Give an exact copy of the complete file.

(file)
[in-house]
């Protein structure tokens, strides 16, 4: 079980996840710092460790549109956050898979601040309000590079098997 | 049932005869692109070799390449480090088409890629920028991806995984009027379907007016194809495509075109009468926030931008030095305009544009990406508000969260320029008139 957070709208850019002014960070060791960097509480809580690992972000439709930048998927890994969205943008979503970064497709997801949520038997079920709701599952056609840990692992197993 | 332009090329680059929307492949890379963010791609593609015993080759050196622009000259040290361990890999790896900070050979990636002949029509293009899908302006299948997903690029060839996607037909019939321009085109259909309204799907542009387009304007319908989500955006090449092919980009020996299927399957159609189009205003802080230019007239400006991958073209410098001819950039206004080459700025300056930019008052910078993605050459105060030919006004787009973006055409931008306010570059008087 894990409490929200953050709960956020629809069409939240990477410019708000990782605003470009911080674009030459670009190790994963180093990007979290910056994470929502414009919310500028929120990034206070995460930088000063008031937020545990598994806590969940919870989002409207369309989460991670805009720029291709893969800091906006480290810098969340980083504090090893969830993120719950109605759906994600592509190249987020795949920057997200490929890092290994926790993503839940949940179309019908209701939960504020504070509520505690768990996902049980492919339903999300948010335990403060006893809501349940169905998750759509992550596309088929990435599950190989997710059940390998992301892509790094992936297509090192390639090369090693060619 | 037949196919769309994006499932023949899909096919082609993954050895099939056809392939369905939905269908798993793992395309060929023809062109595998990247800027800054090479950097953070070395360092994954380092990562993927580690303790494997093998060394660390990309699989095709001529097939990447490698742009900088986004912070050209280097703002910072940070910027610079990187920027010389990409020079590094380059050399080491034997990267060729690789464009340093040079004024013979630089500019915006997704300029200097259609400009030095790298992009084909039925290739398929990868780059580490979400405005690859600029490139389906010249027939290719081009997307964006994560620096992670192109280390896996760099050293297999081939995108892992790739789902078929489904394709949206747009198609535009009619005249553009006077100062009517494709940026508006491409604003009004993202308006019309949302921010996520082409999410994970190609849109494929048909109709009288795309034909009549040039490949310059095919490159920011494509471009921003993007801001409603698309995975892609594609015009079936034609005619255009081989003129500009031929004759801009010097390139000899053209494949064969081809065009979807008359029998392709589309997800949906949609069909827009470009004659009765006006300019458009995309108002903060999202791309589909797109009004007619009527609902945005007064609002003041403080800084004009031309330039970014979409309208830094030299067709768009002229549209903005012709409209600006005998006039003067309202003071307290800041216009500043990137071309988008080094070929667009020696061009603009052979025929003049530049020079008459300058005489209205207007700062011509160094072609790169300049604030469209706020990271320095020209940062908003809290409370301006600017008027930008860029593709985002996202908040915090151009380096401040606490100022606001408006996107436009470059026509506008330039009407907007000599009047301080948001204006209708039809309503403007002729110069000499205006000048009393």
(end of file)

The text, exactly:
[in-house]
């Protein structure tokens, strides 16, 4: 079980996840710092460790549109956050898979601040309000590079098997 | 049932005869692109070799390449480090088409890629920028991806995984009027379907007016194809495509075109009468926030931008030095305009544009990406508000969260320029008139 957070709208850019002014960070060791960097509480809580690992972000439709930048998927890994969205943008979503970064497709997801949520038997079920709701599952056609840990692992197993 | 332009090329680059929307492949890379963010791609593609015993080759050196622009000259040290361990890999790896900070050979990636002949029509293009899908302006299948997903690029060839996607037909019939321009085109259909309204799907542009387009304007319908989500955006090449092919980009020996299927399957159609189009205003802080230019007239400006991958073209410098001819950039206004080459700025300056930019008052910078993605050459105060030919006004787009973006055409931008306010570059008087 894990409490929200953050709960956020629809069409939240990477410019708000990782605003470009911080674009030459670009190790994963180093990007979290910056994470929502414009919310500028929120990034206070995460930088000063008031937020545990598994806590969940919870989002409207369309989460991670805009720029291709893969800091906006480290810098969340980083504090090893969830993120719950109605759906994600592509190249987020795949920057997200490929890092290994926790993503839940949940179309019908209701939960504020504070509520505690768990996902049980492919339903999300948010335990403060006893809501349940169905998750759509992550596309088929990435599950190989997710059940390998992301892509790094992936297509090192390639090369090693060619 | 037949196919769309994006499932023949899909096919082609993954050895099939056809392939369905939905269908798993793992395309060929023809062109595998990247800027800054090479950097953070070395360092994954380092990562993927580690303790494997093998060394660390990309699989095709001529097939990447490698742009900088986004912070050209280097703002910072940070910027610079990187920027010389990409020079590094380059050399080491034997990267060729690789464009340093040079004024013979630089500019915006997704300029200097259609400009030095790298992009084909039925290739398929990868780059580490979400405005690859600029490139389906010249027939290719081009997307964006994560620096992670192109280390896996760099050293297999081939995108892992790739789902078929489904394709949206747009198609535009009619005249553009006077100062009517494709940026508006491409604003009004993202308006019309949302921010996520082409999410994970190609849109494929048909109709009288795309034909009549040039490949310059095919490159920011494509471009921003993007801001409603698309995975892609594609015009079936034609005619255009081989003129500009031929004759801009010097390139000899053209494949064969081809065009979807008359029998392709589309997800949906949609069909827009470009004659009765006006300019458009995309108002903060999202791309589909797109009004007619009527609902945005007064609002003041403080800084004009031309330039970014979409309208830094030299067709768009002229549209903005012709409209600006005998006039003067309202003071307290800041216009500043990137071309988008080094070929667009020696061009603009052979025929003049530049020079008459300058005489209205207007700062011509160094072609790169300049604030469209706020990271320095020209940062908003809290409370301006600017008027930008860029593709985002996202908040915090151009380096401040606490100022606001408006996107436009470059026509506008330039009407907007000599009047301080948001204006209708039809309503403007002729110069000499205006000048009393």